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Hedge fund short sellers target pandemic winners

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Some hedge funds are betting that the best days for the stock market’s coronavirus winners are in the past.

Shares linked to home computing and gym equipment, grocery retail and healthcare soared when the pandemic forced countries into lockdown earlier this year. Many were lifted by hopes that changing behaviour and shopping patterns as a result of Covid-19 would feed through into stronger, long-term earnings growth, even though some companies have until recently been unprofitable.

But some hedge fund managers are now betting against those stocks, in the belief that the boost to company earnings will fade away faster than many investors anticipate.

“We have begun shorting some of the Covid over-earners, companies where we feel the current trajectory of earnings is just not sustainable,” said Tim Campbell, co-founder and chief investment officer at hedge fund firm Longlead Capital Partners in Singapore, which manages A$300m ($215m) in assets.

Mr Campbell pointed to PC and laptop manufacturers whose growth had previously been flat or negative, but which had enjoyed “three fantastic quarters of growth” this year with employees and students working from home. “We think they will return to their pre-Covid growth rate at some point,” he added.

Some of the biggest risk-taking by hedge funds in recent weeks has been in the IT sector, driven by new short positions, according to a recent Goldman Sachs note to clients seen by the Financial Times.

But technology has not been the only hunting ground. Longlead’s Mr Campbell has also been looking for possible short ideas in companies producing as varied items as hand sanitiser, home gym equipment and fishing rods and reels. 

Investors have spent the pandemic hunting Covid winners and placing positive bets on their stocks, especially in the face of 2020’s strong market rebound. Short positions — borrowing a stock and selling it in the hope of buying it back later at a lower price — can lead to theoretically unlimited losses. Sceptics argue that determining the true value of such stocks is difficult in an environment of ultra-low borrowing costs and huge government and central bank stimulus that keeps equities supported even in a downturn.

Hedge funds have made gains from short positions in companies such as cinema chains, bricks-and-mortar retailers and airlines, betting their earnings would be hammered by lockdown restrictions. However, such bets have looked less attractive after sharp price falls, or after governments stepped in to provide support to companies — leading funds to look for other targets.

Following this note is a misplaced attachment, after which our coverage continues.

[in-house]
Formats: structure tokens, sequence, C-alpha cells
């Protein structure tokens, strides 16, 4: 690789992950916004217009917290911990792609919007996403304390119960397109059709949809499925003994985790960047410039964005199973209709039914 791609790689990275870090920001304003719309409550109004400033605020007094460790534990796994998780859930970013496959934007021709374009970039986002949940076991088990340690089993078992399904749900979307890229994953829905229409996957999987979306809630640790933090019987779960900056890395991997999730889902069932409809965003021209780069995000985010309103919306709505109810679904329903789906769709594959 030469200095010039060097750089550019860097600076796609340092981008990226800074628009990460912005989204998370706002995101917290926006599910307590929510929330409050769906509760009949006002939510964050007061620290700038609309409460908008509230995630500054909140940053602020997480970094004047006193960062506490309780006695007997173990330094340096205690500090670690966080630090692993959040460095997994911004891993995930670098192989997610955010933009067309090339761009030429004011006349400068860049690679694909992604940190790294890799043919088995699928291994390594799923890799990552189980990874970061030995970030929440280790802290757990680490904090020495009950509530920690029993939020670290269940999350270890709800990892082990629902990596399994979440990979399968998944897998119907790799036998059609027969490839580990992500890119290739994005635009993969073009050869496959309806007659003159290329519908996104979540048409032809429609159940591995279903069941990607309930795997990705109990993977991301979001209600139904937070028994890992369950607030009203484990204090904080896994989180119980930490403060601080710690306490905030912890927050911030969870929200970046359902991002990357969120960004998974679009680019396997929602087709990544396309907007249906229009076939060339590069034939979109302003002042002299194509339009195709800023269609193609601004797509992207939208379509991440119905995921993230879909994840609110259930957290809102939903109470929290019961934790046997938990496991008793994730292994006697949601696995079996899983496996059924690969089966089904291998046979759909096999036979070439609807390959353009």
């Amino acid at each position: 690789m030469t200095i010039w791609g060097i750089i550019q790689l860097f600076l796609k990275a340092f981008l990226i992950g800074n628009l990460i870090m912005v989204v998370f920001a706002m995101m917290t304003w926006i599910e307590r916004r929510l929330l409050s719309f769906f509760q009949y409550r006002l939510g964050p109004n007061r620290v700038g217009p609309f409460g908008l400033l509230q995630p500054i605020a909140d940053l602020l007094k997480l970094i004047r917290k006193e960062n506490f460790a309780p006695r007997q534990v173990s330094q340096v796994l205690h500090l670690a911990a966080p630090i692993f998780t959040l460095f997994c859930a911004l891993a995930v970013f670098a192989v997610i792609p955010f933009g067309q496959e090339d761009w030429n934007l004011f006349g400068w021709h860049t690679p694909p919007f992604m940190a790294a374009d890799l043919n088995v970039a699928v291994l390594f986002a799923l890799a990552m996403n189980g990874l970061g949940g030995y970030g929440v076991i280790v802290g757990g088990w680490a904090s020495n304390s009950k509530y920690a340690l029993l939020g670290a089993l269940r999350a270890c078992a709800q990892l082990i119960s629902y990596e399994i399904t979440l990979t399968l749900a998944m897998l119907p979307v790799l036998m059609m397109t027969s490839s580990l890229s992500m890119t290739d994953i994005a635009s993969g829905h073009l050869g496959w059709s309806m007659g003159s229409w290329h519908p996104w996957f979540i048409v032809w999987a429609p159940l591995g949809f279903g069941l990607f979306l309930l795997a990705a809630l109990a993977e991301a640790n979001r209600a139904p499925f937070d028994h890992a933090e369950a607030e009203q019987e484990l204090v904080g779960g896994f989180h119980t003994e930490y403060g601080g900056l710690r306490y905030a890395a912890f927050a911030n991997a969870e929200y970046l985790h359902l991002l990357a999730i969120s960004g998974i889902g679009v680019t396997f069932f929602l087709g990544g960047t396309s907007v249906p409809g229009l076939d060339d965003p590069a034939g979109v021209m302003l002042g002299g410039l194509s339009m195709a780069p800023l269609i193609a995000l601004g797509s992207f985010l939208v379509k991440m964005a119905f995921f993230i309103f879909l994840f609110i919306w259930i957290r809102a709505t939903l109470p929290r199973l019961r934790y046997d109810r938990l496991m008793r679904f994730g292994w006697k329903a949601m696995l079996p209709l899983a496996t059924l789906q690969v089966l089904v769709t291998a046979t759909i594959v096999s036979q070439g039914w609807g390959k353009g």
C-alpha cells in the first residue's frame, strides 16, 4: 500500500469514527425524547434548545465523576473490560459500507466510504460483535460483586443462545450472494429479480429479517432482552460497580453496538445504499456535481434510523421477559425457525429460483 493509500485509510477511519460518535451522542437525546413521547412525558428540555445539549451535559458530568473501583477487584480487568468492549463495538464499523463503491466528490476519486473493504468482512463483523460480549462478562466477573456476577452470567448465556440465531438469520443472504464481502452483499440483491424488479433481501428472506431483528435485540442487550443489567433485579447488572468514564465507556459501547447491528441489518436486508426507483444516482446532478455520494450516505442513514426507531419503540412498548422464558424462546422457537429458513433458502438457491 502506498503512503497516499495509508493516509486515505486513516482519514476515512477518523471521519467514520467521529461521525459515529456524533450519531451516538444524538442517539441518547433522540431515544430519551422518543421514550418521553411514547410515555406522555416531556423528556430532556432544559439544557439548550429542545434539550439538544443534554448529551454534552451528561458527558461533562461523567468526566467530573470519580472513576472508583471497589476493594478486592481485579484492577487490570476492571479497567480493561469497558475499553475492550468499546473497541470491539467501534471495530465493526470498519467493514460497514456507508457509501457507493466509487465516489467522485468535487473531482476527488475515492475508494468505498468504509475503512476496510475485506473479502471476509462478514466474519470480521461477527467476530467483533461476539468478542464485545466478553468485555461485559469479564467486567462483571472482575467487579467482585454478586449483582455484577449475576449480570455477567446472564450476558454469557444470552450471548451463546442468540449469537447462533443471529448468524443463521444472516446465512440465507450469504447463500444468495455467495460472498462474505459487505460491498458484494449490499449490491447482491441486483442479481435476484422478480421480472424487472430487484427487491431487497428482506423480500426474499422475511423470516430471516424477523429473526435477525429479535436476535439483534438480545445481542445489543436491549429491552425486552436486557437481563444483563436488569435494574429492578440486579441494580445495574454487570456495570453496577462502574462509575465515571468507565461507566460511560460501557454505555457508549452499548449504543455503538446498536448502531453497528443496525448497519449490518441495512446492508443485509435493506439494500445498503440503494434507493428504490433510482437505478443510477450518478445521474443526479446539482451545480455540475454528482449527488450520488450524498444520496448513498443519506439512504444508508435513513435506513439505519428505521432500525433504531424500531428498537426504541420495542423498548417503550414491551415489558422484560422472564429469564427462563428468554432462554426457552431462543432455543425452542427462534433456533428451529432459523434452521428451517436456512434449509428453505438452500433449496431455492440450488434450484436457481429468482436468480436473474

Andrew Sheets, chief cross asset strategist at Morgan Stanley, said the greatest risk of overpriced equities was in technology and related sectors.

“This year will be the peak year for working from home, so it will be the peak year for relative growth and earnings for companies that benefit from that,” he said.

“If we’re successful in getting a vaccine and the market thinks 2021 looks more normal, investors may think ‘let me sell companies where it’s as good as it gets now and buy companies with more cyclical earnings’.”

Another target for short sellers has been German meal-kit provider HelloFresh. The stock has been one of the standout winners during the pandemic, rising more than 150 per cent this year, driven by surging demand from consumers stuck at home during lockdown.

The company made a pre-tax loss in both 2018 and 2019, but posted a €172.1m profit in the first half of this year and said in August that it was seeing “exceptional” growth.

The value of bets against the company, as measured by stock borrowing, rose from less than €50m in late May to more than €170m in early October, having briefly risen above €230m in August, according to data group IHS Markit.

HelloFresh declined a request for comment.

Tiger Management, which holds the biggest short bet, took its position in late May, while Lone Pine Capital and Palestra Capital have put on positions more recently, taking disclosed short bets to near their highest on record, according to analysis by data provider Breakout Point.

And in healthcare, some funds have been taking on some of the US market’s most high-profile winners: vaccine companies whose shares have soared during the pandemic.

Barry Norris, chief investment officer at Argonaut Capital, has begun shorting stocks including Novavax, which is up about 2,900 per cent this year, as well as Moderna and Inovio Pharmaceuticals, both up more than 280 per cent. Overall hedge fund bets against Moderna, for instance, have been volatile this year, rising from less than 5 per cent of shares outstanding in May to more than 9 per cent in August, and are now at 6.7 per cent, according to IHS Markit.

Mr Norris said that vaccines were “highly experimental” and that, as the number of patients in trials rose, “there will inevitably be significant negative side-effects discovered”.

He added: “The bigger question is, given we know only a small proportion of the population is subject to symptomatic infection and an even smaller cohort mortality risk, whether the risks of mass vaccination relative to focusing on improving hospital treatment is really worth it.”